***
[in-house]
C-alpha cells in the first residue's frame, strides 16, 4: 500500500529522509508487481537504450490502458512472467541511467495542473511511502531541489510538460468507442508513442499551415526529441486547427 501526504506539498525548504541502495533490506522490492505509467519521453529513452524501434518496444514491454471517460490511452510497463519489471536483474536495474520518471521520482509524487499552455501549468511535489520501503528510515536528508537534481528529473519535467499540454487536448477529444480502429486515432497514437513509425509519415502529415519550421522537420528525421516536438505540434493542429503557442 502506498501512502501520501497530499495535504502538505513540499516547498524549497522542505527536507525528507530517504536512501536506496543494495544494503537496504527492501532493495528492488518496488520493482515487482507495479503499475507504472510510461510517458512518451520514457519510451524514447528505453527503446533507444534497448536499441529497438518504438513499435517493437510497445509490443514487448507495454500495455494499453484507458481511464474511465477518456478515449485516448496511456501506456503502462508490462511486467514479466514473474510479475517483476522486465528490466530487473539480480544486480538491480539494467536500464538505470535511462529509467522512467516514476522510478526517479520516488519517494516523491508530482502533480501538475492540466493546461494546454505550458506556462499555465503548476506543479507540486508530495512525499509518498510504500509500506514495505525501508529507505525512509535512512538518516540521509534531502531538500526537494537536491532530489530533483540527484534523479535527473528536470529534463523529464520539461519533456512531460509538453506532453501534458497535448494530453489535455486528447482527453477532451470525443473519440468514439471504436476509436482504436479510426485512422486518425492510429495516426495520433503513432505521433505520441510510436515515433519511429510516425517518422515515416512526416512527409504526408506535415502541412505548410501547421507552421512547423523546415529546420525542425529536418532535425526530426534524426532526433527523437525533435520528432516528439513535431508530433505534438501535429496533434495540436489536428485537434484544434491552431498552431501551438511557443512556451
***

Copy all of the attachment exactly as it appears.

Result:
[in-house]
C-alpha cells in the first residue's frame, strides 16, 4: 500500500529522509508487481537504450490502458512472467541511467495542473511511502531541489510538460468507442508513442499551415526529441486547427 501526504506539498525548504541502495533490506522490492505509467519521453529513452524501434518496444514491454471517460490511452510497463519489471536483474536495474520518471521520482509524487499552455501549468511535489520501503528510515536528508537534481528529473519535467499540454487536448477529444480502429486515432497514437513509425509519415502529415519550421522537420528525421516536438505540434493542429503557442 502506498501512502501520501497530499495535504502538505513540499516547498524549497522542505527536507525528507530517504536512501536506496543494495544494503537496504527492501532493495528492488518496488520493482515487482507495479503499475507504472510510461510517458512518451520514457519510451524514447528505453527503446533507444534497448536499441529497438518504438513499435517493437510497445509490443514487448507495454500495455494499453484507458481511464474511465477518456478515449485516448496511456501506456503502462508490462511486467514479466514473474510479475517483476522486465528490466530487473539480480544486480538491480539494467536500464538505470535511462529509467522512467516514476522510478526517479520516488519517494516523491508530482502533480501538475492540466493546461494546454505550458506556462499555465503548476506543479507540486508530495512525499509518498510504500509500506514495505525501508529507505525512509535512512538518516540521509534531502531538500526537494537536491532530489530533483540527484534523479535527473528536470529534463523529464520539461519533456512531460509538453506532453501534458497535448494530453489535455486528447482527453477532451470525443473519440468514439471504436476509436482504436479510426485512422486518425492510429495516426495520433503513432505521433505520441510510436515515433519511429510516425517518422515515416512526416512527409504526408506535415502541412505548410501547421507552421512547423523546415529546420525542425529536418532535425526530426534524426532526433527523437525533435520528432516528439513535431508530433505534438501535429496533434495540436489536428485537434484544434491552431498552431501551438511557443512556451